Monday, June 30, 2014

What's the Deal With Soccer?

 I'm not a big fan of soccer. I don't dislike it, mind you; I just never have been passionate about it. Like most Americans, my tastes run more to baseball and football. A big part of it is personal involvement: I never played organized soccer, but I did play baseball and I went to lots of football games as a member of my high school and college marching bands, so there is some emotional attachment involved. For me, soccer just doesn't have that.

 What mystifies me, though, is how every time the World Cup comes around, this debate starts up about why soccer isn't/should be more popular, and how the game somehow becomes this metaphor for American/world society. There are typically two views that emerge during the debate:

It is the most popular sport in the world in just about every major industrialized country (and even the non-major countries too) except for the United States, so shouldn't we get with the program and embrace it, and what do you mean it isn't exciting? The entire game could depend on just one kick! Our nation is culturally deprived because we don't have the enthusiasm everyone else does, especially since anyone with a soccer ball and some open space can play it. Also, we should call it football like the rest of the world.

The people with this viewpoint typically are considered politically liberal.

Soccer is boring, no-score ties are commonplace, the field is just too big, and who cares what everyone else thinks? We love sports that have been part of our popular culture for decades, and those sports were developed HERE, so if you love soccer move to one of those other places. Our tastes are not defined by what everyone else wants. You can't make us have a passion for a sport that we just don't enjoy, and no one enjoys a sport because "it's good for you." Yuck! If we wanted to follow British sports, we wouldn't have declared our independence from the king. And we'll always call it soccer, because real football is played Friday night in high school, Saturday in college, and Sunday in the pros.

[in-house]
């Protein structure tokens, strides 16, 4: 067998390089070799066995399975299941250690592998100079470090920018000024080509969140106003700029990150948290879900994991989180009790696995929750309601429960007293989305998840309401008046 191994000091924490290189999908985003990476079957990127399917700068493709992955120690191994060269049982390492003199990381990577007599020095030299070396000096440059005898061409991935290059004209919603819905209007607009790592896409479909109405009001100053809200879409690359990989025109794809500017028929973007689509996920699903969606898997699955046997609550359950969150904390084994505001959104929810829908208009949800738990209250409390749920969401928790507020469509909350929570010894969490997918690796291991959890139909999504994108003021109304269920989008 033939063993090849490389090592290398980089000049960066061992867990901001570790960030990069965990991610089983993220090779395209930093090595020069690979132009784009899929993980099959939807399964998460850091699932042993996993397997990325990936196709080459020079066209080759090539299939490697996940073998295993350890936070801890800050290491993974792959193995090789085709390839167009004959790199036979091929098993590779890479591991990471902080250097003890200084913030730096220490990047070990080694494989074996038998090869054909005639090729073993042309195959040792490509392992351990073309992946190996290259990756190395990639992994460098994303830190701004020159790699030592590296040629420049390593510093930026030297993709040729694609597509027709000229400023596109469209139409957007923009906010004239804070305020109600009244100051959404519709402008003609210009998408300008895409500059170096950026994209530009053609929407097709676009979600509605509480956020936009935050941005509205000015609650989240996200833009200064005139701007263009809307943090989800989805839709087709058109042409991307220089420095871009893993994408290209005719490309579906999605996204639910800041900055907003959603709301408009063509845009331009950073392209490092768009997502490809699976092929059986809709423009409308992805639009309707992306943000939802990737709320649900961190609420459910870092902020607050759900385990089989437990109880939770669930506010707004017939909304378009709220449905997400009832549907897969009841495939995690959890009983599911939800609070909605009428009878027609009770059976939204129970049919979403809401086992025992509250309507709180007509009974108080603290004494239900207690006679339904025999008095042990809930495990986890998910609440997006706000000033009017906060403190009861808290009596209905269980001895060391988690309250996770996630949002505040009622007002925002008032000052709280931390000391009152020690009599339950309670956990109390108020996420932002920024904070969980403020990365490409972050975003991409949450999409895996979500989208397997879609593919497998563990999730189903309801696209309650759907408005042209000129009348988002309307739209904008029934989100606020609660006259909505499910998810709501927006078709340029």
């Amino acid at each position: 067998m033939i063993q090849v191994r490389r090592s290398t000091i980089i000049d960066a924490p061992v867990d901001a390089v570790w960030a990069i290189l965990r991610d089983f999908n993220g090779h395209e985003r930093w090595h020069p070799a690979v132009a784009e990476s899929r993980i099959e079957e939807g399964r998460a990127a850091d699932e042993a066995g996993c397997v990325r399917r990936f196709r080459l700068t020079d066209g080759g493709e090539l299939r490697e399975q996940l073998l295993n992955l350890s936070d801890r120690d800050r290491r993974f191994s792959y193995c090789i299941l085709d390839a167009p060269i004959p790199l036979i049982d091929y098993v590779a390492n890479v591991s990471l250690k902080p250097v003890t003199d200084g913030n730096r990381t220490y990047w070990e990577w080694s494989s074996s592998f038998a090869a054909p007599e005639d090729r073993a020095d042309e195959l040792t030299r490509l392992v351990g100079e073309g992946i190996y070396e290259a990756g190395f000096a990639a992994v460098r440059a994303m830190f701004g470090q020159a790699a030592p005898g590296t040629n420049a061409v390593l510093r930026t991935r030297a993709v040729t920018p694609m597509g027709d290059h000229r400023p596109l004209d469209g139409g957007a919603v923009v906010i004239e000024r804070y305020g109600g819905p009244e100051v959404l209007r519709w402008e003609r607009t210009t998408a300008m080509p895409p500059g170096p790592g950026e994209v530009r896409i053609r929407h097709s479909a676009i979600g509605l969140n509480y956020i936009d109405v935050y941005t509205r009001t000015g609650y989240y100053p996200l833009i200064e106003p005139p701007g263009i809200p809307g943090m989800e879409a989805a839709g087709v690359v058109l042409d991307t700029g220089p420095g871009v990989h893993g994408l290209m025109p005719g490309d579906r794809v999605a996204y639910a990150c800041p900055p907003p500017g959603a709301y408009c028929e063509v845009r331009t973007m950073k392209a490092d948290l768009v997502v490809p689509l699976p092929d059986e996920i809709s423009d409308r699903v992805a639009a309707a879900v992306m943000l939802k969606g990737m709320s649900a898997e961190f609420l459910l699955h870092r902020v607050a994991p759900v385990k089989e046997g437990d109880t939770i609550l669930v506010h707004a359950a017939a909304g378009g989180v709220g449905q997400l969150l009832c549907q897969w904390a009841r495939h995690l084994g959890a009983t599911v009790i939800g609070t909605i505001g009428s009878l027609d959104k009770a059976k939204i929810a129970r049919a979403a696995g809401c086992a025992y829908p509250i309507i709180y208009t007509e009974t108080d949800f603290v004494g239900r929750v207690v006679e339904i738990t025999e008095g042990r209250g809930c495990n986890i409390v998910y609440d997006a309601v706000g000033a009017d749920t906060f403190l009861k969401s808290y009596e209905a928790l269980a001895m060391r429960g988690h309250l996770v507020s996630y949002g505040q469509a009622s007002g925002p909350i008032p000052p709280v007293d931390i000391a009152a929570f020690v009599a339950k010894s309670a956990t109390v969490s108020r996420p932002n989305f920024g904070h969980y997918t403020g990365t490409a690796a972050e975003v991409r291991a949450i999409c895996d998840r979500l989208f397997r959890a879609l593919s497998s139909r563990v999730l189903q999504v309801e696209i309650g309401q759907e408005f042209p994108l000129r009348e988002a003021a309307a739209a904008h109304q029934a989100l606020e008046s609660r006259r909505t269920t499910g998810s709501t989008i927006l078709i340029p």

The people with this viewpoint typically are considered politically conservative.

And thus follow radio commentaries and print articles about what's wrong with soccer and how there are all these reasons why *real* Americans prefer other sports.

Before I go further, I do want to be clear about one thing:

But if you're in camp number two, especially if you're politically conservative, I'd like you to consider what you're saying about soccer. The reason is that, somehow, this topic becomes another proxy war in the battle for the culture. A typical skirmish goes something like this:

Person A: Wow! Have you been keeping up with the World Cup? What a game the other day!!!
Person B: Nah, I can't stand soccer. No scoring, it's boring--hey, that rhymes!--and who cares about this "world" stuff anyway? Give me my baseball and apple pie and let me cross off the days until fall camp starts!
Person A: But don't you want us to win? This is one of the best teams we've ever fielded!
Person B: So what? Real Americans could care less about soccer. What a dumb game.

All of the sudden, you've gone from "I just don't like soccer" to "you're un-American if you do."
Now undoubtedly, some of you are reading this and saying, whoa, not only have I never said that, I don't know anyone who has! Or would! But it's too late: the caricature is out there, and it is going to stick. If you doubt me, just Google "Ann Coulter Soccer" and read the headlines. This is how you lose elections: you become known for what you oppose rather than what you support. If you're conservative, you have to deal with the uncomfortable reality that most people in the media hate you.  They want to make you look bad. They don't need a *good* reason, just an opening. And what one of us says, ALL of us believe. It isn't true and it isn't fair, but THAT is our perfectly-manicured over-sized playing field. We are always the visiting team, and the refs are wearing home colors.

 Does this mean we compromise our ideals and move to the center? No, of course not. But it does mean that we must have a good strategy, and we will only sway the crowd by playing the game better than they do. If you don't recognize that it's a game, go to the showers; you've already lost. And if you object to a sporting event because it requires minimal equipment, then you're clearly an elitist who hates poor children. (Remember, there is no logic in the media--object to healthcare reform and you want grandma to die.)